Xiaomi Mi 10 Ultra in for review

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This is how tech companies flex in front of their peers – the Xiaomi Mi 10 Ultra is outstanding in several categories, it feels designed to impress. Unfortunately, this commemorative edition phone (which celebrates Xiaomi turning 10 years old) will not be available outside of China, meaning that for most of the world it’s something to gawk at but never touch.

We did receive a review unit, so (if you don’t mind) we’ll now tell you what you’re missing out on. We’ll start with the charging as this is the first 100+ Watt phone that we’ve handled – indeed, it is the first on the market (beating the iQOO 5 Pro by a week).

The power brick is imposing. It’s about the size of a laptop power adapter and it delivers the impressive 120W. A full charge will take only 23 minutes, the 0-41% time is a mere 5 minute sprint. So says Xiaomi, anyway, and we’re eager to test those claims.

Since this is a special edition phone, Xiaomi loaded up the retail box with goodies. This includes a tiny but mighty 100W car charger, so you can have instant top ups on the go, not just at home. There’s also a wireless charger you might, say, bring to the office – it’s faster than most wired chargers we’ve handled, outputting a whopping 55W. But we can spend the whole day talking about charging.

Xiaomi Mi 10 Ultra in for review

Let’s look tat the phone itself. The transparent back instantly draws attention. And this time it’s an actual glass window into the phone’s internals, not just a creative sticker like on the Mi 9 Explorer. And while it looks cool, you might be convinced to cover it up with the carbon fiber case, which feels quite premium (it came in a separate box, there’s also a transparent case so you can still see what’s inside).

Xiaomi Mi 10 Ultra in for review

But the real reason we moved off charging so quickly is to talk about the cameras. The rear cams may be the best smartphone cameras money can buy – or (as established) can’t buy, unless you’re in China.

Xiaomi Mi 10 Ultra in for review

The main cam takes a balanced approach. It has a large 1/1.32” sensor, one of the largest put in a phone ever – the 48 million pixels measure 1.2µm each, much larger than the 0.8µm on most high-res smartphones these days though not as large as Galaxy S20’s 1.8µm pixels. However, the extra resolution enables pixel binning and single shot HDR, which boost image quality in both day and night scenes. The S20 needs to take multiple shots to construct an HDR image.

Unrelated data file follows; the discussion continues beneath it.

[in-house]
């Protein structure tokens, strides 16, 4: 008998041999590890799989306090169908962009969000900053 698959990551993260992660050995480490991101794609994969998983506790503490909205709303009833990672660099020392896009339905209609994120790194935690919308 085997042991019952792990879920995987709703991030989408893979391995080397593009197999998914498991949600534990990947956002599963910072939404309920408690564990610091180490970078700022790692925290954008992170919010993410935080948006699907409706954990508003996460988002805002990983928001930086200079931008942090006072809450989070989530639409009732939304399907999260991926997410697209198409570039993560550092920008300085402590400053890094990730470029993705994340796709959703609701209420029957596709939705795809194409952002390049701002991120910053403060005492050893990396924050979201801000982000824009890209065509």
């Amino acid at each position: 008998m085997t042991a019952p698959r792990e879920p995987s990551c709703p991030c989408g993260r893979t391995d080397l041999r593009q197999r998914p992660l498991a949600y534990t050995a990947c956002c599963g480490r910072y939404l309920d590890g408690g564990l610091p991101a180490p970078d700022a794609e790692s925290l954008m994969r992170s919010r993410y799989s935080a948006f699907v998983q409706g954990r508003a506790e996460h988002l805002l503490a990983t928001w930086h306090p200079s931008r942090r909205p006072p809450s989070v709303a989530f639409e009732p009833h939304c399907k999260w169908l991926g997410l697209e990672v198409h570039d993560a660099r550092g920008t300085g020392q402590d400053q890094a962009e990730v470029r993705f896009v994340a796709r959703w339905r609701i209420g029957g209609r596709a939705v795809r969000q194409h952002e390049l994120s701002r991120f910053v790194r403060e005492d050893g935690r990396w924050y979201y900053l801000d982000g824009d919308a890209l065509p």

The 48MP sensor in the telephoto camera has the same size as that in the Galaxy S20 Ultra, though the periscope lens offers a bit more magnification – 5x instead of 4x. This is at the cost of a darker aperture, however, f/4.1 vs. f/3.5. Xiaomi brags about the 120x digital zoom enabled by the long lens and high-res sensor, but it feels more like a marketing gimmick to have three 120 numbers – charge, zoom, refresh rate. We’ll still give it a shot if you’d excuse the pun.

Xiaomi Mi 10 Ultra in for review

One thing that no other phone on the planet can do is that this tele cam can record 8K video. Even though few people have 8K TVs around, the ability to zoom in and pan into a shot while still outputting high quality 4K footage is unrivaled. Okay, not everyone does video editing, but this phone isn’t just for everyone. Both the tele and wide cameras can record HDR10 videos and offer a cinematic 2.35:1 aspect ratio, aka CinemaScope.

There’s also a 50mm portrait cam on board with Dual Pixel autofocus. This type of sensor usually produces buttery-smooth bokeh, so we’re keen to take it for a spin. The ultra wide-angle (128°) has a wider FoV than most, but Xiaomi designed a special 7P lens to minimize the distortion typical of wider lenses.

Xiaomi Mi 10 Ultra in for review

The 6.67” AMOLED screen has resolution is 1080p rather than 1440p, however it is very bright so it pops even under the bleaching sun. HDR10+ support means you can enjoy your photos and videos with full fidelity.

The 120Hz refresh rate and 240Hz touch sampling rate are just short of the best gaming phones right now. Not that this is advertised as a gaming phone. Also, the Snapdragon 865 chipset is not the plus version, so you lose some single-threaded CPU and GPU performance compared to H2 2020 flagships. Xiaomi does promise great sustained performance with layers of graphite and graphene, plus a vapor chamber.

If you couldn’t tell, there’s a lot to talk about – the Xiaomi Mi 10 Ultra review will be a long one. We’re already at it, so expect our findings on the charging, camera and performance soon.

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